To read Tom's third post, click here.
On Wednesday 25 March I received the call to inform me that I had tested positive for the virus. Once I told Sarah the news she set about working out who needed to be told and in what order. I was one of the early positive test results on the island so we were only telling close friends and family, plus our places of work.
Or so we thought.
Soon after telling the kids the news and explaining that Daddy would be staying upstairs on his own for the foreseeable future, Sarah received a text. It was from the mum of one of Roo’s friends checking that I was okay. Some quick detective work revealed that while Sarah and I were carefully informing our nearest and dearest about my condition, Roo (who is an eight year old ray of sunshine who loves nothing more than gossiping with her buddies) was busily texting all her mates: “my Dad has coronavirus!”.
A few frantic calls and texts later (plus one temporarily confiscated iPad) and Sarah had the situation under control.
It made me realise how quickly messages can spread around our little island home and beyond. And the method and frequency that we are communicating has changed immeasurably in just the past few weeks.
It’s incredible to think that just a short time ago I would be just as likely to pop round to see my parents as I would be to call them. In fact, my parents and I are so casual about letting each other know what’s going on that in the past I have popped around to see them only to find they have gone on holiday without telling me (well that’s all out of the window - they can’t go on holiday and I can’t even pop round to see them). Now the whole family is “whatsapping” constantly.
The internal work dynamic at Potting Shed (and most other companies I imagine) has changed from face-to-face meetings to calls, Slack messages and video conferences.
Social Channels have never been more active with wider circles of friends finding themselves in need of connecting to one another.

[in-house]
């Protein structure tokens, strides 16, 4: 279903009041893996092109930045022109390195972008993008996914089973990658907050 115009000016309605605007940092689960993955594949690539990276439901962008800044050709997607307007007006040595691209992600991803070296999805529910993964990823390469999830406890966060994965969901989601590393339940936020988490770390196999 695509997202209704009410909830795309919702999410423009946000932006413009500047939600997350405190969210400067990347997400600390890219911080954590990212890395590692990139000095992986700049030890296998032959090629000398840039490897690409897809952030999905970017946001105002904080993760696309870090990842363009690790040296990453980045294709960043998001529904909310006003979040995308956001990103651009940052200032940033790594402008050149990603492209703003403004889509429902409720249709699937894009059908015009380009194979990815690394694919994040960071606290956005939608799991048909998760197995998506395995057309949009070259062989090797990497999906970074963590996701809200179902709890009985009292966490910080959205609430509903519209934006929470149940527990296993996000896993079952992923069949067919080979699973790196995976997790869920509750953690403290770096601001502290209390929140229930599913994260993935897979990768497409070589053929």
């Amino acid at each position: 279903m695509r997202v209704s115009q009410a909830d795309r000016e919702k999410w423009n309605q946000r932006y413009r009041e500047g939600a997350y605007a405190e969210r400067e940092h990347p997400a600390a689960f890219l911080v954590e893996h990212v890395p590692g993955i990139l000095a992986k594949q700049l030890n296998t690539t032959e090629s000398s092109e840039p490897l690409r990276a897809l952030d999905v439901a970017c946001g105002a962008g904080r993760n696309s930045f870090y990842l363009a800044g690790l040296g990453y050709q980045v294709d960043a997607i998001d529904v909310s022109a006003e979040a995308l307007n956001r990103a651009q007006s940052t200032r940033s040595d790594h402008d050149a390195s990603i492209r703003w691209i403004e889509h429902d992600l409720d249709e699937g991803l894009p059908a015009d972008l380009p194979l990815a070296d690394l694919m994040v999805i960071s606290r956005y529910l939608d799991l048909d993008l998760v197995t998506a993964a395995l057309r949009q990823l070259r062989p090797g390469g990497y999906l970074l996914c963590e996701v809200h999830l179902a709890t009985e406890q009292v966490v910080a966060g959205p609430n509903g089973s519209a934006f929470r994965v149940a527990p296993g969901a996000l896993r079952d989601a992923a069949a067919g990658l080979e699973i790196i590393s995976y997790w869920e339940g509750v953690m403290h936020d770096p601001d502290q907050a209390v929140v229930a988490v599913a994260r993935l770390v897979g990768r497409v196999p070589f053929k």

On a large scale, governmental and news sites (particularly the reputable ones like the BBC) are no doubt seeing a huge increase in traffic as everyone craves the latest information about the spread of the virus or instructions about how they should be conducting their lives.
On a smaller scale I have been communicating with my own wife and children via FaceTime while I sit quarantined in the bedroom.
All of this technology (WhatsApp, FaceTime, Facebook, Instagram, Email, Twitter, Zoom, Skype, Whereby, Slack, and many, many more) has enabled us to stay connected to the rest of the world and our loved ones close to home (sometimes actually in our home). At this time of uncertainty, stress and worry has allowed us to remain part of a community even as we distance ourselves physically. Personally I am very grateful that I live in a world where I can be safely quarantined to avoid spreading the virus around while still connected to my loved ones and the rest of the world.
The way that we communicate will likely change forever post Covid-19. I’m sure that we will all be desperate to meet up face-to-face, hold dinner parties, go for walks together, eat out, and generally be as sociable as possible. But I think we will all be more likely to connect digitally too - staying in contact with those who we can’t see as easily.
I think we will emerge into a world more connected than ever before.
Apart from Roo. She will remain on communication lockdown until she can learn not to gossip.